Wednesday, August 13, 2008

Trip Wires

From Austin Bay:

Moving Georgia’s Iraq force home in US air transports was a reminder of US strategic reach. That was a military option and it has been employed. WHo knows? It may have given Moscow some pause. We’ve already seen at least one quasi-military option employed. Using USAF cargo planes to bring humanitarian supplies is standard policy – but a C-17 is a US military plane. That is a message, a limited, careful, but calculated message, and constitutes a low-risk option that, well, the order has been given and the transports are flying. The presence of US military training forces in Georgia is a message — one Russia chose to ignore. Beefing up the training and support mission is a military option.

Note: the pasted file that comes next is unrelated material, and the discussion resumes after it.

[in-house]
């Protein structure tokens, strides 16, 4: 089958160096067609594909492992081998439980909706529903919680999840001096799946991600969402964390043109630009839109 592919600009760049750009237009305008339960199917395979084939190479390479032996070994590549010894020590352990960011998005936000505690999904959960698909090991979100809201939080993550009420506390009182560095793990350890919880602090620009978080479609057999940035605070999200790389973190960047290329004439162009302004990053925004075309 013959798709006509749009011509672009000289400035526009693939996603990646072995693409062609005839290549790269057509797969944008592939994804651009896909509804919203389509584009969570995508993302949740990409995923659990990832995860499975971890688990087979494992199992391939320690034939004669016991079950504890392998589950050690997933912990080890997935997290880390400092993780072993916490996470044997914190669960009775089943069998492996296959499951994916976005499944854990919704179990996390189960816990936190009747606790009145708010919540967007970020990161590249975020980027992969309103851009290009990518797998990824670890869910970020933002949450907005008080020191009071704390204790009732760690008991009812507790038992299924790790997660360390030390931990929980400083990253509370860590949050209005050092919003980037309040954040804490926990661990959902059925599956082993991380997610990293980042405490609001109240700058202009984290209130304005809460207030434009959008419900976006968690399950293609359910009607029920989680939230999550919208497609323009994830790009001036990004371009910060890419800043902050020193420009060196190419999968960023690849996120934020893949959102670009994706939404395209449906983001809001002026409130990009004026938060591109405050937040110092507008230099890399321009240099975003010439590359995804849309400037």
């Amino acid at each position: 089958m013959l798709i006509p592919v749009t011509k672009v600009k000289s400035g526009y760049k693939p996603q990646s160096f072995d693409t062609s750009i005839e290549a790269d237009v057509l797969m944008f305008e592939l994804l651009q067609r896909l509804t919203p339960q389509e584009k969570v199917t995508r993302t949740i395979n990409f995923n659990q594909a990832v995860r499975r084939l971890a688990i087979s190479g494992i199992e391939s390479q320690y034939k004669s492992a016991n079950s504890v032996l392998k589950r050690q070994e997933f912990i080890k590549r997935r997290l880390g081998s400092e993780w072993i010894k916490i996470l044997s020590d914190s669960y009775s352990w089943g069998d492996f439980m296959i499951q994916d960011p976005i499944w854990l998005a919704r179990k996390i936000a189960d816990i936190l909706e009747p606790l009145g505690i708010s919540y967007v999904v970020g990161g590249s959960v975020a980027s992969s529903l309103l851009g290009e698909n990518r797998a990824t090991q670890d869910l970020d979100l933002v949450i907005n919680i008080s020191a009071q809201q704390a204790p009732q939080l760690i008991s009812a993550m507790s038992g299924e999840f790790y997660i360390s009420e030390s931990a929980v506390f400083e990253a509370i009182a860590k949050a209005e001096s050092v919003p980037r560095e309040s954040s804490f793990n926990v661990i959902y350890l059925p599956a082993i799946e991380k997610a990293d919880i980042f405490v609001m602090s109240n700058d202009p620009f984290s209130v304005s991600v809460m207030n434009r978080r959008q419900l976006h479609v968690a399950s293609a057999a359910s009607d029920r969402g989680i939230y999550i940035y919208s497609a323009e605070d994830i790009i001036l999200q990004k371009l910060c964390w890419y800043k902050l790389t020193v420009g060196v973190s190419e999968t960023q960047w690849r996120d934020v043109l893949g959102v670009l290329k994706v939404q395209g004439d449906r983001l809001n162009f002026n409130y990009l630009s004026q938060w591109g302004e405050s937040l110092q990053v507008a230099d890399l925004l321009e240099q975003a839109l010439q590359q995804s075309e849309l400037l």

Georgia cannot be a member of NATO without significant U.S. presence. Why? Because it is impossible to defend without trip wires that, if tripped, Russia would know would trigger a major conflict. Prior to this event, the U.S. could not have begun to place these trip wires because it would have been castigated for its bellicosity and passive aggression towards Russia. Russia has now given us the cover for setting up those trip wires that will allow for Georgia's admission to NATO. I know that a lot of people are comparing this to the old USSR, but make no mistake, the USSR would have dealt Georgia a quick and fatal blow that would have prevented it from falling within the West's sphere of influence.

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